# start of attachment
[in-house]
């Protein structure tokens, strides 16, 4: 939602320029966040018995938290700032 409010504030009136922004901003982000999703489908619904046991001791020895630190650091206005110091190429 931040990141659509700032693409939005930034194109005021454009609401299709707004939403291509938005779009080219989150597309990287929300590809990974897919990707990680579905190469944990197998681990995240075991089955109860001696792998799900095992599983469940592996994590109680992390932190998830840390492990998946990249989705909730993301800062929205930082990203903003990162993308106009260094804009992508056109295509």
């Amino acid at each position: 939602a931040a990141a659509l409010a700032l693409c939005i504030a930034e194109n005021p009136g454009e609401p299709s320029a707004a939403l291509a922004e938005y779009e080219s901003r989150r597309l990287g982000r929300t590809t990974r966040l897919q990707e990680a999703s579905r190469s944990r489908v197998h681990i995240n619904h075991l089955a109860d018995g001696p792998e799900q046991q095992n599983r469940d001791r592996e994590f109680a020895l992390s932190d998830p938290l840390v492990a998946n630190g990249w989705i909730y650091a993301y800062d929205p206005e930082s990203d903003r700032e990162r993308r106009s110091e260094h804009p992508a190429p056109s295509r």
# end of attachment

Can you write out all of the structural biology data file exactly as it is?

[in-house]
């Protein structure tokens, strides 16, 4: 939602320029966040018995938290700032 409010504030009136922004901003982000999703489908619904046991001791020895630190650091206005110091190429 931040990141659509700032693409939005930034194109005021454009609401299709707004939403291509938005779009080219989150597309990287929300590809990974897919990707990680579905190469944990197998681990995240075991089955109860001696792998799900095992599983469940592996994590109680992390932190998830840390492990998946990249989705909730993301800062929205930082990203903003990162993308106009260094804009992508056109295509």
């Amino acid at each position: 939602a931040a990141a659509l409010a700032l693409c939005i504030a930034e194109n005021p009136g454009e609401p299709s320029a707004a939403l291509a922004e938005y779009e080219s901003r989150r597309l990287g982000r929300t590809t990974r966040l897919q990707e990680a999703s579905r190469s944990r489908v197998h681990i995240n619904h075991l089955a109860d018995g001696p792998e799900q046991q095992n599983r469940d001791r592996e994590f109680a020895l992390s932190d998830p938290l840390v492990a998946n630190g990249w989705i909730y650091a993301y800062d929205p206005e930082s990203d903003r700032e990162r993308r106009s110091e260094h804009p992508a190429p056109s295509r």